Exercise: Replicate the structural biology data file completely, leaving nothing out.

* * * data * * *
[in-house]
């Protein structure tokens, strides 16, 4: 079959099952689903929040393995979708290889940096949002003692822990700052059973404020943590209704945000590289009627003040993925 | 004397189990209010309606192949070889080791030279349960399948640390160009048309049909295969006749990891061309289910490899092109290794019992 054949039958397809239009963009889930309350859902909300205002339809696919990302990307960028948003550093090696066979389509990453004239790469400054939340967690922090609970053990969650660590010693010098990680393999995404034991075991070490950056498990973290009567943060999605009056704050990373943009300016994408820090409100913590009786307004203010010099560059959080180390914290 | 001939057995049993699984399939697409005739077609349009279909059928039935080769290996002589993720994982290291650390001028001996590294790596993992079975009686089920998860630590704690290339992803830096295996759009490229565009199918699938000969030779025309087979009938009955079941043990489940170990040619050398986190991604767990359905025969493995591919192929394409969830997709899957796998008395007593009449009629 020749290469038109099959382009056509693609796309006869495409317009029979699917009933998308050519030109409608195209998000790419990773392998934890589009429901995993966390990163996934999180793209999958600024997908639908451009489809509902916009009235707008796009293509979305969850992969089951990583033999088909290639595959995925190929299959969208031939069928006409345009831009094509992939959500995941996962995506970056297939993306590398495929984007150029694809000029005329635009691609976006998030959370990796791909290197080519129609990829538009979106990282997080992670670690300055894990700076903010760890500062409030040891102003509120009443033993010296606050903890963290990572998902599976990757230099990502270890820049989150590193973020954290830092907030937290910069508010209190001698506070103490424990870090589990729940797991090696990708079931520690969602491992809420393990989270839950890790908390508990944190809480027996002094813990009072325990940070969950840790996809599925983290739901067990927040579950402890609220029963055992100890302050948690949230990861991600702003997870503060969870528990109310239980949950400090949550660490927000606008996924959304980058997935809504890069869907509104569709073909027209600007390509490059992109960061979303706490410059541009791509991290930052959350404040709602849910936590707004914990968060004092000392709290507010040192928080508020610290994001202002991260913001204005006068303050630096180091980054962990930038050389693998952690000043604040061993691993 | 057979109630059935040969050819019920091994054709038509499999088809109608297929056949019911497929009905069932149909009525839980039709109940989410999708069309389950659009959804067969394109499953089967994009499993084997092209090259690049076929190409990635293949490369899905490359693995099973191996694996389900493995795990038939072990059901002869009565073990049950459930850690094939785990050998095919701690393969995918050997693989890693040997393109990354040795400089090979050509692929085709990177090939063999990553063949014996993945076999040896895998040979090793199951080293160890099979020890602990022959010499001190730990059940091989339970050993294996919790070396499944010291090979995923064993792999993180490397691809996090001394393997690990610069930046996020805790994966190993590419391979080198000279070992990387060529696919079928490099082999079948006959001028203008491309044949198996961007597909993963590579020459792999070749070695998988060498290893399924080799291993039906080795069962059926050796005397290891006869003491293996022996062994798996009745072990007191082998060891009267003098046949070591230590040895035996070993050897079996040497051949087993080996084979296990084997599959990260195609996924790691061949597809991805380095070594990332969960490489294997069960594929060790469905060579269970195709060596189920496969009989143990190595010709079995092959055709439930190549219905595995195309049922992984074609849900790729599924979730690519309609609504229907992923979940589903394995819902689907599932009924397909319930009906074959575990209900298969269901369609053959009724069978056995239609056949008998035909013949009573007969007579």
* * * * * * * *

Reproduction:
[in-house]
């Protein structure tokens, strides 16, 4: 079959099952689903929040393995979708290889940096949002003692822990700052059973404020943590209704945000590289009627003040993925 | 004397189990209010309606192949070889080791030279349960399948640390160009048309049909295969006749990891061309289910490899092109290794019992 054949039958397809239009963009889930309350859902909300205002339809696919990302990307960028948003550093090696066979389509990453004239790469400054939340967690922090609970053990969650660590010693010098990680393999995404034991075991070490950056498990973290009567943060999605009056704050990373943009300016994408820090409100913590009786307004203010010099560059959080180390914290 | 001939057995049993699984399939697409005739077609349009279909059928039935080769290996002589993720994982290291650390001028001996590294790596993992079975009686089920998860630590704690290339992803830096295996759009490229565009199918699938000969030779025309087979009938009955079941043990489940170990040619050398986190991604767990359905025969493995591919192929394409969830997709899957796998008395007593009449009629 020749290469038109099959382009056509693609796309006869495409317009029979699917009933998308050519030109409608195209998000790419990773392998934890589009429901995993966390990163996934999180793209999958600024997908639908451009489809509902916009009235707008796009293509979305969850992969089951990583033999088909290639595959995925190929299959969208031939069928006409345009831009094509992939959500995941996962995506970056297939993306590398495929984007150029694809000029005329635009691609976006998030959370990796791909290197080519129609990829538009979106990282997080992670670690300055894990700076903010760890500062409030040891102003509120009443033993010296606050903890963290990572998902599976990757230099990502270890820049989150590193973020954290830092907030937290910069508010209190001698506070103490424990870090589990729940797991090696990708079931520690969602491992809420393990989270839950890790908390508990944190809480027996002094813990009072325990940070969950840790996809599925983290739901067990927040579950402890609220029963055992100890302050948690949230990861991600702003997870503060969870528990109310239980949950400090949550660490927000606008996924959304980058997935809504890069869907509104569709073909027209600007390509490059992109960061979303706490410059541009791509991290930052959350404040709602849910936590707004914990968060004092000392709290507010040192928080508020610290994001202002991260913001204005006068303050630096180091980054962990930038050389693998952690000043604040061993691993 | 057979109630059935040969050819019920091994054709038509499999088809109608297929056949019911497929009905069932149909009525839980039709109940989410999708069309389950659009959804067969394109499953089967994009499993084997092209090259690049076929190409990635293949490369899905490359693995099973191996694996389900493995795990038939072990059901002869009565073990049950459930850690094939785990050998095919701690393969995918050997693989890693040997393109990354040795400089090979050509692929085709990177090939063999990553063949014996993945076999040896895998040979090793199951080293160890099979020890602990022959010499001190730990059940091989339970050993294996919790070396499944010291090979995923064993792999993180490397691809996090001394393997690990610069930046996020805790994966190993590419391979080198000279070992990387060529696919079928490099082999079948006959001028203008491309044949198996961007597909993963590579020459792999070749070695998988060498290893399924080799291993039906080795069962059926050796005397290891006869003491293996022996062994798996009745072990007191082998060891009267003098046949070591230590040895035996070993050897079996040497051949087993080996084979296990084997599959990260195609996924790691061949597809991805380095070594990332969960490489294997069960594929060790469905060579269970195709060596189920496969009989143990190595010709079995092959055709439930190549219905595995195309049922992984074609849900790729599924979730690519309609609504229907992923979940589903394995819902689907599932009924397909319930009906074959575990209900298969269901369609053959009724069978056995239609056949008998035909013949009573007969007579």